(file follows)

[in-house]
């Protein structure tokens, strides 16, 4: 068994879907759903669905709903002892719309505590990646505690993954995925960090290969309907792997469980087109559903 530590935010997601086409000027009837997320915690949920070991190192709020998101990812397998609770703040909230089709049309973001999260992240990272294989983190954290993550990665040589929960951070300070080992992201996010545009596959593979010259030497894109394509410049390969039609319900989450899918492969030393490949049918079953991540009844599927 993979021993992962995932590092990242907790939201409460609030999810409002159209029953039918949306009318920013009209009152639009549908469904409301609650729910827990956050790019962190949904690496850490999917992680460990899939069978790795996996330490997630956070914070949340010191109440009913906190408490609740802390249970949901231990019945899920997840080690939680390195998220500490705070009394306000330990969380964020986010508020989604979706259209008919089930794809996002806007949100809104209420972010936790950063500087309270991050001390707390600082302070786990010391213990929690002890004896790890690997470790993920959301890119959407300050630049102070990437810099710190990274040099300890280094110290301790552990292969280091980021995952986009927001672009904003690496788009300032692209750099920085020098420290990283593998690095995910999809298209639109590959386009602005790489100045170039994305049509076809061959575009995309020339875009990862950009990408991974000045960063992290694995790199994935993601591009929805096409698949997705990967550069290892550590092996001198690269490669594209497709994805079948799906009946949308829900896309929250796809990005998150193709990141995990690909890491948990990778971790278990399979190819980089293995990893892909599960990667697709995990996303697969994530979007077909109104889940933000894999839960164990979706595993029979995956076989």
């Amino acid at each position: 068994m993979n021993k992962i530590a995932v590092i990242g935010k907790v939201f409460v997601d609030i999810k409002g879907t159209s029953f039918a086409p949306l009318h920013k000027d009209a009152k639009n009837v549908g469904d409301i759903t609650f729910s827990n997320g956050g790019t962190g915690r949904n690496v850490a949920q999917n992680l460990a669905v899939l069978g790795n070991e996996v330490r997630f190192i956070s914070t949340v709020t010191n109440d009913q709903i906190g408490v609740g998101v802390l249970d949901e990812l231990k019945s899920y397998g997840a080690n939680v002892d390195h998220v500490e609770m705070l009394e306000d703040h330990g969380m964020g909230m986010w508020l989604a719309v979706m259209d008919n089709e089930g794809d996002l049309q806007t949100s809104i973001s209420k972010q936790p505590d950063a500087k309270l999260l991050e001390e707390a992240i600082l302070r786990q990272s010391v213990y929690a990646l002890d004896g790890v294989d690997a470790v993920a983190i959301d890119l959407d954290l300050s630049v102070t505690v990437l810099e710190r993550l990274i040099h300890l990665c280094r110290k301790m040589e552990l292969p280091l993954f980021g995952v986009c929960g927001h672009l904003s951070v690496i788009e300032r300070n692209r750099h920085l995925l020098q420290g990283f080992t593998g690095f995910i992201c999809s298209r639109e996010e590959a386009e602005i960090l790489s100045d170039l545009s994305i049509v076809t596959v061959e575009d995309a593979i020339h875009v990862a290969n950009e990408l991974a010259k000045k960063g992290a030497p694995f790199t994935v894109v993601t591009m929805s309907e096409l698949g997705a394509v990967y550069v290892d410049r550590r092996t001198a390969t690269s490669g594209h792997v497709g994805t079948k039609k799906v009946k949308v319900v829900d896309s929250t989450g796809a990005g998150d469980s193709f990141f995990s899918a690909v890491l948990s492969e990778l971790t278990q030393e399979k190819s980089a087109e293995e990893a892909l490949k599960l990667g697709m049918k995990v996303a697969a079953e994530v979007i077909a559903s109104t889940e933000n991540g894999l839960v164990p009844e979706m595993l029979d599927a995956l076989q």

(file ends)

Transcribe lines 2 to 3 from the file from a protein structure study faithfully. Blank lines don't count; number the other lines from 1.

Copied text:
């Protein structure tokens, strides 16, 4: 068994879907759903669905709903002892719309505590990646505690993954995925960090290969309907792997469980087109559903 530590935010997601086409000027009837997320915690949920070991190192709020998101990812397998609770703040909230089709049309973001999260992240990272294989983190954290993550990665040589929960951070300070080992992201996010545009596959593979010259030497894109394509410049390969039609319900989450899918492969030393490949049918079953991540009844599927 993979021993992962995932590092990242907790939201409460609030999810409002159209029953039918949306009318920013009209009152639009549908469904409301609650729910827990956050790019962190949904690496850490999917992680460990899939069978790795996996330490997630956070914070949340010191109440009913906190408490609740802390249970949901231990019945899920997840080690939680390195998220500490705070009394306000330990969380964020986010508020989604979706259209008919089930794809996002806007949100809104209420972010936790950063500087309270991050001390707390600082302070786990010391213990929690002890004896790890690997470790993920959301890119959407300050630049102070990437810099710190990274040099300890280094110290301790552990292969280091980021995952986009927001672009904003690496788009300032692209750099920085020098420290990283593998690095995910999809298209639109590959386009602005790489100045170039994305049509076809061959575009995309020339875009990862950009990408991974000045960063992290694995790199994935993601591009929805096409698949997705990967550069290892550590092996001198690269490669594209497709994805079948799906009946949308829900896309929250796809990005998150193709990141995990690909890491948990990778971790278990399979190819980089293995990893892909599960990667697709995990996303697969994530979007077909109104889940933000894999839960164990979706595993029979995956076989």
């Amino acid at each position: 068994m993979n021993k992962i530590a995932v590092i990242g935010k907790v939201f409460v997601d609030i999810k409002g879907t159209s029953f039918a086409p949306l009318h920013k000027d009209a009152k639009n009837v549908g469904d409301i759903t609650f729910s827990n997320g956050g790019t962190g915690r949904n690496v850490a949920q999917n992680l460990a669905v899939l069978g790795n070991e996996v330490r997630f190192i956070s914070t949340v709020t010191n109440d009913q709903i906190g408490v609740g998101v802390l249970d949901e990812l231990k019945s899920y397998g997840a080690n939680v002892d390195h998220v500490e609770m705070l009394e306000d703040h330990g969380m964020g909230m986010w508020l989604a719309v979706m259209d008919n089709e089930g794809d996002l049309q806007t949100s809104i973001s209420k972010q936790p505590d950063a500087k309270l999260l991050e001390e707390a992240i600082l302070r786990q990272s010391v213990y929690a990646l002890d004896g790890v294989d690997a470790v993920a983190i959301d890119l959407d954290l300050s630049v102070t505690v990437l810099e710190r993550l990274i040099h300890l990665c280094r110290k301790m040589e552990l292969p280091l993954f980021g995952v986009c929960g927001h672009l904003s951070v690496i788009e300032r300070n692209r750099h920085l995925l020098q420290g990283f080992t593998g690095f995910i992201c999809s298209r639109e996010e590959a386009e602005i960090l790489s100045d170039l545009s994305i049509v076809t596959v061959e575009d995309a593979i020339h875009v990862a290969n950009e990408l991974a010259k000045k960063g992290a030497p694995f790199t994935v894109v993601t591009m929805s309907e096409l698949g997705a394509v990967y550069v290892d410049r550590r092996t001198a390969t690269s490669g594209h792997v497709g994805t079948k039609k799906v009946k949308v319900v829900d896309s929250t989450g796809a990005g998150d469980s193709f990141f995990s899918a690909v890491l948990s492969e990778l971790t278990q030393e399979k190819s980089a087109e293995e990893a892909l490949k599960l990667g697709m049918k995990v996303a697969a079953e994530v979007i077909a559903s109104t889940e933000n991540g894999l839960v164990p009844e979706m595993l029979d599927a995956l076989q």